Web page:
One of the major problems in the statistics is that eating disorders are likely underdiagnosed. Part of the reason is that those with eating disorders don’t always ask for help, out of shame, or sometimes an intense fear of gaining weight — and our culture is such that restrictive diets are often hailed. “Disordered eating will often spiral into an eating disorder,” Susan Albers-Bowling, PsyD, a psychologist at the Cleveland Clinic, tells Bustle. “Culture gives a lot of high-fives around cutting out food and eating in a restrictive way. This allows those with eating disorders to hide very well.
EDs can hide in plain sight. When I was consuming very few calories, I did not want to get help. I rationalized, vocally, that my health required me to eat in a restrictive way. (Read: “Back off.”) It took multiple friends and family members acknowledging that my weight loss was concerning to be open to getting help. “Most with anorexia, for instance, come to treatment because someone in their environment pushes them to to go, and says, ‘This is not OK,’" Rhonda Merwin, PhD, an associate professor of psychiatry and behavioral sciences at Duke University, tells Bustle. “So, a lot of cases of anorexia we won’t see [clinically].”
Even when clinicians do see someone with an eating disorder, it cannot always get the proper diagnosis. “The criteria has always been so specific,” Albers-Bowling says. “The diagnostic criteria used to be very weight-based, but that’s no longer the case now. It’s getting more specific.” Mysko says two specifics help diagnosis and treatment. For instance, binge-eating disorder and orthorexia, an obsessive focus on healthy or ‘clean’ eating, are new conditions that clinicians are starting to notice, which would have previously fallen under the umbrella of Eating Disorder Not Otherwise Specified (EDNOS). Experts are starting to acknowledge how often there are co-existing conditions. “There’s often a comorbidity with depression, anxiety or obsessive-compulsive disorder [OCD],” Albers-Bowling says. “Anorexia and orthorexia share that control element, which may have a crossover with OCD.”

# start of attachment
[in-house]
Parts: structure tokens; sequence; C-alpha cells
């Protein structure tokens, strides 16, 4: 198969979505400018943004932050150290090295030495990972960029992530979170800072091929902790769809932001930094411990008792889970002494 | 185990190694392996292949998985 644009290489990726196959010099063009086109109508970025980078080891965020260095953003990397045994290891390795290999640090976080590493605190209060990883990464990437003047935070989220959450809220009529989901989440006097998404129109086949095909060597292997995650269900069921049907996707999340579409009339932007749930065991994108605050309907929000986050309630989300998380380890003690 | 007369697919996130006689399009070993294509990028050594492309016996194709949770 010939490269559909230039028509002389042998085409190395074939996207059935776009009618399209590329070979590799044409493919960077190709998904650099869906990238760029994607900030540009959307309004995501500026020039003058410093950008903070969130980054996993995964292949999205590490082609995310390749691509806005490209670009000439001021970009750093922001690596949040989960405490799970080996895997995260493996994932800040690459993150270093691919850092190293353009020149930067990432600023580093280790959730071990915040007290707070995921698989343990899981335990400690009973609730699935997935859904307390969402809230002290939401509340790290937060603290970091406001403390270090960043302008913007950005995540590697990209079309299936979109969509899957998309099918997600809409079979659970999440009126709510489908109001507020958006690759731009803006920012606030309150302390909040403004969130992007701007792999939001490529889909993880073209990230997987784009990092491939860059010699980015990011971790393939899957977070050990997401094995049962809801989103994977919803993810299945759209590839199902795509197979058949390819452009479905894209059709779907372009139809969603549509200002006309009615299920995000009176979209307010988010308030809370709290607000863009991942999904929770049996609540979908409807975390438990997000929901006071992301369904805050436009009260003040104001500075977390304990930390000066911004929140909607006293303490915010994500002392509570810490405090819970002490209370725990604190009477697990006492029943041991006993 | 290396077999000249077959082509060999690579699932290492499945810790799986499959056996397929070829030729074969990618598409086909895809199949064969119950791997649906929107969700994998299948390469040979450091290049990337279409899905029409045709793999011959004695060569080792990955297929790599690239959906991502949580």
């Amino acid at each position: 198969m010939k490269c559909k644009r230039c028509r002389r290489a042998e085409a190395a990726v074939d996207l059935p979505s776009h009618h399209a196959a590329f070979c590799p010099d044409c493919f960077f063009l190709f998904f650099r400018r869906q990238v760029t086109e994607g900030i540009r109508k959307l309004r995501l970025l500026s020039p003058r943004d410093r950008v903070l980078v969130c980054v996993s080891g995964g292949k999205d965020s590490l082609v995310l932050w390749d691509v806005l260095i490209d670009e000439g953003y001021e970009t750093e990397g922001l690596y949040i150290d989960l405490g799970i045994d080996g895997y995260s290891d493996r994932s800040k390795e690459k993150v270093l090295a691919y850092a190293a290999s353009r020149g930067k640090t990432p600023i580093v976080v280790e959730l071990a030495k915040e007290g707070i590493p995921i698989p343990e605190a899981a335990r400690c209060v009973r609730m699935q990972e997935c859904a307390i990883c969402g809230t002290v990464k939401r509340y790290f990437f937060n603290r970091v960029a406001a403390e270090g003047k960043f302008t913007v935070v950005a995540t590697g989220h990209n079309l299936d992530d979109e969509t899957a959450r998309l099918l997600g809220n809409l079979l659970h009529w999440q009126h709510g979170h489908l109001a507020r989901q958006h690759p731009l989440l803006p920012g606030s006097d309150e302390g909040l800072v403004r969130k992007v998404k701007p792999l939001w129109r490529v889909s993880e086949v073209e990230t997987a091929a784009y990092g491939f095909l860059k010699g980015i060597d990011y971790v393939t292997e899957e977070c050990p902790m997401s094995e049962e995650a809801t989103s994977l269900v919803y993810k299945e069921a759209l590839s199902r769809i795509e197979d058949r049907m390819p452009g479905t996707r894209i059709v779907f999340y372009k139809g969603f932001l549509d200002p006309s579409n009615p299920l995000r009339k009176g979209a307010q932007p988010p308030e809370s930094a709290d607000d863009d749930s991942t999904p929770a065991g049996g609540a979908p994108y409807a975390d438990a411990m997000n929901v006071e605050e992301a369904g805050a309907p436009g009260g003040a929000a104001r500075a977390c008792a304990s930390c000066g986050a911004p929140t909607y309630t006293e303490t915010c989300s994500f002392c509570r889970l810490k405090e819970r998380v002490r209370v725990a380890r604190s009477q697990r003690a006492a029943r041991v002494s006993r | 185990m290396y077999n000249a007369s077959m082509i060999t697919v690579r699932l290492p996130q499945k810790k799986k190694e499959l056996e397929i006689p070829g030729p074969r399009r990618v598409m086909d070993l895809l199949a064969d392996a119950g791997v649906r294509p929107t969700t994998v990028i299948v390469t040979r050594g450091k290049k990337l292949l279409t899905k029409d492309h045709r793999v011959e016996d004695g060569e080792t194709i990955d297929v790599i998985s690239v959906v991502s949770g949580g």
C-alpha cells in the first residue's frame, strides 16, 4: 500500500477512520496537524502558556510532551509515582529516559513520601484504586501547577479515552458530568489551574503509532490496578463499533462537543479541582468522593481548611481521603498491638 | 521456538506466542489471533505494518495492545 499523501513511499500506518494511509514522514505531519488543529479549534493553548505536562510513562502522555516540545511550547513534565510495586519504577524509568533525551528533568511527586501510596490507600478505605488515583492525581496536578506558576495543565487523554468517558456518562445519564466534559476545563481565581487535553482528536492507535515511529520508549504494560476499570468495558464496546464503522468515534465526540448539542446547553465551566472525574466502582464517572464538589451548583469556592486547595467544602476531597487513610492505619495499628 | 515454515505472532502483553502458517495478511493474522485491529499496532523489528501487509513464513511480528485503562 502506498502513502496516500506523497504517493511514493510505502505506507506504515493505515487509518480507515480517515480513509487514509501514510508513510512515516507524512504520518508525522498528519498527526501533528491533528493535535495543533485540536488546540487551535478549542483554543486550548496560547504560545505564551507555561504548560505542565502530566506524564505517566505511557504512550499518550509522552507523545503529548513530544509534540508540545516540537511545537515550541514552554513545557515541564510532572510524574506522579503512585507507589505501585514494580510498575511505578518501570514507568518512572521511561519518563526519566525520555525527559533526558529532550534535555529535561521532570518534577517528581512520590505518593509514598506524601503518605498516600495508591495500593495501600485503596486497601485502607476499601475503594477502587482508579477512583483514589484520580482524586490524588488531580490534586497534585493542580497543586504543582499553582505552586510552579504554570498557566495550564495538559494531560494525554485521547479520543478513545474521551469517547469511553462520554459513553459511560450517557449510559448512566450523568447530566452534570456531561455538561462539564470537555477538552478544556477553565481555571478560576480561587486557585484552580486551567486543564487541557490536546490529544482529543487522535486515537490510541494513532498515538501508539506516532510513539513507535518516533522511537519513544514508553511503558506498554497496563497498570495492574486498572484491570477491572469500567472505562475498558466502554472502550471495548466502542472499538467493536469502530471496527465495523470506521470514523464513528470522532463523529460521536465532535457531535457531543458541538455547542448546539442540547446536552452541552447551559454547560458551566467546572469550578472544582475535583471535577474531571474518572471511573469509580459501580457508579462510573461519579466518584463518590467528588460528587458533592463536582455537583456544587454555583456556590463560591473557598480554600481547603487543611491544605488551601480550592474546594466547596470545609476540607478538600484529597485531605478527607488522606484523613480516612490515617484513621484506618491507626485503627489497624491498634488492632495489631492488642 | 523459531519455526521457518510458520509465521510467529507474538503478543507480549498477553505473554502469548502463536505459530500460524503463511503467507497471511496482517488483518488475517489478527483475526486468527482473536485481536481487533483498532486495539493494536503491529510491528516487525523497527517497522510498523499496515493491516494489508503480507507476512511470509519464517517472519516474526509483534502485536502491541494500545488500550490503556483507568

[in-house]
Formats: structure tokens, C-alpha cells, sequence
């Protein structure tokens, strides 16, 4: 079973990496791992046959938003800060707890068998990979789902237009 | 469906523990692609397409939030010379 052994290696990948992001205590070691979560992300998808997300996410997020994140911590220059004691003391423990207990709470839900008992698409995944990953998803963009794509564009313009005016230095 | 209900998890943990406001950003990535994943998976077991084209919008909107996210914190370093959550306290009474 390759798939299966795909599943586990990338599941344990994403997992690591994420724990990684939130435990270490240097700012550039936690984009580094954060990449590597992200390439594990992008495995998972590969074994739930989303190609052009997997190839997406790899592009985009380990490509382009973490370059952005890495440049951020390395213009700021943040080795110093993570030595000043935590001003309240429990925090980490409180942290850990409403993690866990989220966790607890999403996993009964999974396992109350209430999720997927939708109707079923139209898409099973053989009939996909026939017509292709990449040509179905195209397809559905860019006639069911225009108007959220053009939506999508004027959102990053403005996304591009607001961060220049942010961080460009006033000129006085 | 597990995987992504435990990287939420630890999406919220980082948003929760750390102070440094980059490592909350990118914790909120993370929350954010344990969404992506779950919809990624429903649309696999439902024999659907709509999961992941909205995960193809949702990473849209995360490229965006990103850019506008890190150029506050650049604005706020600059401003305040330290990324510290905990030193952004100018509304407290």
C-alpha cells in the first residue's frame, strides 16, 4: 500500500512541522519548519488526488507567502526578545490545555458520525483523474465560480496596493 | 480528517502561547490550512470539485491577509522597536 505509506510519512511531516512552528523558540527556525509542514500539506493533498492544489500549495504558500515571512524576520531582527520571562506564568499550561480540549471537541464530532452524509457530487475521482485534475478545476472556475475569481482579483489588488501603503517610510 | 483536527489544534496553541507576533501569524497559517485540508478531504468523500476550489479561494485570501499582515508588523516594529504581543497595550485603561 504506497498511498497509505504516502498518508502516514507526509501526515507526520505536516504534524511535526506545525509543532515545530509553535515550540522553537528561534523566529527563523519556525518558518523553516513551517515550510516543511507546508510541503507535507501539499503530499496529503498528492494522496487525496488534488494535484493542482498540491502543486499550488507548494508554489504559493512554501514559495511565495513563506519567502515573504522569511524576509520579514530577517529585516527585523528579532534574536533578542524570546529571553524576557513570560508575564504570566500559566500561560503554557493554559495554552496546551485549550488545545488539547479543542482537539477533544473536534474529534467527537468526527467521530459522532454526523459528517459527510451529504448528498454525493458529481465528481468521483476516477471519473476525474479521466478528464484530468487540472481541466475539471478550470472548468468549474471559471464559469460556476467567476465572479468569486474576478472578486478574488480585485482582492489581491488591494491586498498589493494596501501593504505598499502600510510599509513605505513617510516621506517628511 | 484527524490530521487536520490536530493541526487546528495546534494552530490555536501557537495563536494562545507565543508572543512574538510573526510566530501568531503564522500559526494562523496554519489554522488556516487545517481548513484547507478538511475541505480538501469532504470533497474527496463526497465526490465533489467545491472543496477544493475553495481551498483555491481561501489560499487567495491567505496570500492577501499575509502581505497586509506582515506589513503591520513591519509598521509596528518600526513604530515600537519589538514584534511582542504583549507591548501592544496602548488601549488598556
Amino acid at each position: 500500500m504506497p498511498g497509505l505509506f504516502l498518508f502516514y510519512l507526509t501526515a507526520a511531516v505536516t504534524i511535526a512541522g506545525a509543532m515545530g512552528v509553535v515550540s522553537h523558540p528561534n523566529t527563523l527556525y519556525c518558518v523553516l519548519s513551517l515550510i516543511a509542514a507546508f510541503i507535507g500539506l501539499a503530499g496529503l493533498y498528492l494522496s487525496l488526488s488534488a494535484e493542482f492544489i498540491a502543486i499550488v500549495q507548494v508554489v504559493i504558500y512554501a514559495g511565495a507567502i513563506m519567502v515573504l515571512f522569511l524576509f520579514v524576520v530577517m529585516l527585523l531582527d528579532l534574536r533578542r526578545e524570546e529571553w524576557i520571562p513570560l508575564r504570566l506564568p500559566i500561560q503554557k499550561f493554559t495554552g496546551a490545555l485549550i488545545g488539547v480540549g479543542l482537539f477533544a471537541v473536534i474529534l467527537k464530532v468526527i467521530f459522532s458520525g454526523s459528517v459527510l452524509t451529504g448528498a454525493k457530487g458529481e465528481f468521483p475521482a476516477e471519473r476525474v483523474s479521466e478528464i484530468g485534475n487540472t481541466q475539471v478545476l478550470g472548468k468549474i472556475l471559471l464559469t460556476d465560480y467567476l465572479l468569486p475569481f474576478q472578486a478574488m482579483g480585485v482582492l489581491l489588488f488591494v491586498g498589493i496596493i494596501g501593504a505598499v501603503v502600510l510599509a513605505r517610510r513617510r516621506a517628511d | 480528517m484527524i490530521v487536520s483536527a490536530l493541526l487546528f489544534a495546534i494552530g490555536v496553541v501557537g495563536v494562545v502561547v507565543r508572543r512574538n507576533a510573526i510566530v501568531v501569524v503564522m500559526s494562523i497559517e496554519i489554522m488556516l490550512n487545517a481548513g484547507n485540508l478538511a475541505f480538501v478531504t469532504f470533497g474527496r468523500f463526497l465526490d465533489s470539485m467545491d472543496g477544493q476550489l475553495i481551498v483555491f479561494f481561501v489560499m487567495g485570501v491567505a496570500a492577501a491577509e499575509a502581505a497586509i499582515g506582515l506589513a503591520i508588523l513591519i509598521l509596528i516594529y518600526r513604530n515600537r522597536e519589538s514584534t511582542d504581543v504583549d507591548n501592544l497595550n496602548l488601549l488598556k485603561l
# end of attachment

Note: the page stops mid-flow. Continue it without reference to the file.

I still don’t know exactly what to call the issues I dealt with around the summer of 2012, and a couple years after. But I do know now that I am not alone.
According to Merwin, prevalence is usually determined by meeting the full criteria for an ED, which many do not. “The more recent edition of the DSM [DSM-5] relaxed the criteria for anorexia nervosa, which had previously specified less than 85 percent of ideal body weight and loss of menses,” Merwin says. “The criteria is now ‘restriction of energy intake leading to significantly low body weight and intense fear of gaining weight or becoming fat, or persistent behavior that interferes with weight gain’ and there is no mention of menses.” She cites a 2015 study published in the Journal of Psychiatric Research that found the more relaxed criteria increased prevalence of anorexia by 60 percent.